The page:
Sharing a temporary table between procedures can cause problems if the table definitions are inconsistent. For example, suppose you have two procedures procA and procB, both of which define a temporary table, temp_table, and call another procedure called sharedProc. Neither procA nor procB has been called yet, so the temporary table does not yet exist.
Now, suppose that the procA definition for temp_table is slightly different than the definition in procB—while both used the same column names and types, the column order is different.
When you call procA, it returns the expected result. However, when you call procB, it returns a different result.
This is because when procA was called, it created temp_table, and then called sharedProc. When sharedProc was called, the SELECT statement inside of it was parsed and validated, and then a parsed representation of the statement was cached in case the SELECT statement is executed again. The cached version reflects the column ordering from the table definition in procA.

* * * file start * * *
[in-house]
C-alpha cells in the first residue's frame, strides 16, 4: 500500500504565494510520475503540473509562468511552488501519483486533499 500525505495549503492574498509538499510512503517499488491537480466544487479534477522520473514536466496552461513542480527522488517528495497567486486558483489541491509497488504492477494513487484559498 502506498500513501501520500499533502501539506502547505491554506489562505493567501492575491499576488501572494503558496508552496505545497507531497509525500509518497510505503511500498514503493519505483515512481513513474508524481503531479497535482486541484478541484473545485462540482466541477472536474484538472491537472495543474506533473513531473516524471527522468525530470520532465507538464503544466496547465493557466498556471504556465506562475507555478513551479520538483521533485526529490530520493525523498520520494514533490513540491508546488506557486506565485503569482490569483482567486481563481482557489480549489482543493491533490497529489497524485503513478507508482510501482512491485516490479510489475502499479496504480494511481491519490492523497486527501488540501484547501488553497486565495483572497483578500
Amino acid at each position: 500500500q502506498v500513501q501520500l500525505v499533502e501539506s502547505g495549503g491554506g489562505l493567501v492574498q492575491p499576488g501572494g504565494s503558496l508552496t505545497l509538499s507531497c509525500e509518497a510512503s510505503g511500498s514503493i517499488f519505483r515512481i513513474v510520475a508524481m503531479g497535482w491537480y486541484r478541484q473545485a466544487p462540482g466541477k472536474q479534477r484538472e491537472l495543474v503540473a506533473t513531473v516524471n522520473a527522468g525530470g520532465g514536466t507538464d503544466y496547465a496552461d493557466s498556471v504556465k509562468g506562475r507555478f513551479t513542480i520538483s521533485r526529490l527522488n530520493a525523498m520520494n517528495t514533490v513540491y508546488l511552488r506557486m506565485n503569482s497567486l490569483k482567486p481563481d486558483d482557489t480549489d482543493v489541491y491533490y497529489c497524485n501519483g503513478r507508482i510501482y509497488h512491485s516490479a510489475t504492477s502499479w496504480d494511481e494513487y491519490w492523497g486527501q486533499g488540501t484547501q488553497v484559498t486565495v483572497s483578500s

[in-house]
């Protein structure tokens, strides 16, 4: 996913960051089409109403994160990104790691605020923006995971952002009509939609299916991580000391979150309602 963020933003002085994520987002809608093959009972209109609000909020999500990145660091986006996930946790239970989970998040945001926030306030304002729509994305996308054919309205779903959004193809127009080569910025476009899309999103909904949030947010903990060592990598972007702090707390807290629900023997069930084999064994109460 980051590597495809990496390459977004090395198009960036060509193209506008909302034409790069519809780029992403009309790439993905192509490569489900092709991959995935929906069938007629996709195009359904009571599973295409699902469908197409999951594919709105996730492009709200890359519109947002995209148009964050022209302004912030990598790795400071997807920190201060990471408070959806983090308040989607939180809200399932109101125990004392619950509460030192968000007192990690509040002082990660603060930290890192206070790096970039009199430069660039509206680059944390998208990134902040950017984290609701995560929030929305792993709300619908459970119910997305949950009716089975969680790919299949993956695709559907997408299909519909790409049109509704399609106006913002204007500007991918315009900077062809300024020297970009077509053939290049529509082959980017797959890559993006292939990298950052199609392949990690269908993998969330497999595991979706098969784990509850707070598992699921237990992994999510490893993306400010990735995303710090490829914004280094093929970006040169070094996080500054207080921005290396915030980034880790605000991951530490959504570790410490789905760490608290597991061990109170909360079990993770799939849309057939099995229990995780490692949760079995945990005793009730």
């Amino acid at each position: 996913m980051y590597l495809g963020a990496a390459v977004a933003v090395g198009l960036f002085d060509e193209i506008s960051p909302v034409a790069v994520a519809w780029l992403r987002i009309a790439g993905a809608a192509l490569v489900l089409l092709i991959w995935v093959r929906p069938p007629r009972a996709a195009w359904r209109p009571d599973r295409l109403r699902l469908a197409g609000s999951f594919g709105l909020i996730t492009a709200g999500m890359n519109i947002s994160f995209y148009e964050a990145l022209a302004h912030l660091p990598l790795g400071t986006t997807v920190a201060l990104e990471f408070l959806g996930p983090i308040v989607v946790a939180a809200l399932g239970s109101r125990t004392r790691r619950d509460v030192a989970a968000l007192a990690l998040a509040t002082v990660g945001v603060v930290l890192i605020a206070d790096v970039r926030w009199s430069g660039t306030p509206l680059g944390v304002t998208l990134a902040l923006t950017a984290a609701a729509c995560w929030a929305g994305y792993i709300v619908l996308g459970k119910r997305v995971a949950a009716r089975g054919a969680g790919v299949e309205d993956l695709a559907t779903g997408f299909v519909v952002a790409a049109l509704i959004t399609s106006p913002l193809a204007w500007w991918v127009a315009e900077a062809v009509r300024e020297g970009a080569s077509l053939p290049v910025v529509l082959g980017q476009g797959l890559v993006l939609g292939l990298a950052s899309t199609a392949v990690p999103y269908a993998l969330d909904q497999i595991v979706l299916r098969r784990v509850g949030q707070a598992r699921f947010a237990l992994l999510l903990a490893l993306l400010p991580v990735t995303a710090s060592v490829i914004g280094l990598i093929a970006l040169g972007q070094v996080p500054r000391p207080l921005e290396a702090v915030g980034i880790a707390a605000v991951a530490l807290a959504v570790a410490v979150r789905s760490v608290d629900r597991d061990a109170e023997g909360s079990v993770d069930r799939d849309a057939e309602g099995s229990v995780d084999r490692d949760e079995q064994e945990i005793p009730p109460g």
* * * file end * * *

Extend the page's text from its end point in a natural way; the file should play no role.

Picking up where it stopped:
Calling procB causes the temp_table to be recreated, but with different column ordering. When procB calls sharedProc, the database server uses the cached representation of the SELECT statement. So, the results are different.
You can avoid this from happening by doing one of the following:
ensure that temporary tables used in this way are defined consistently
consider using a global temporary table instead
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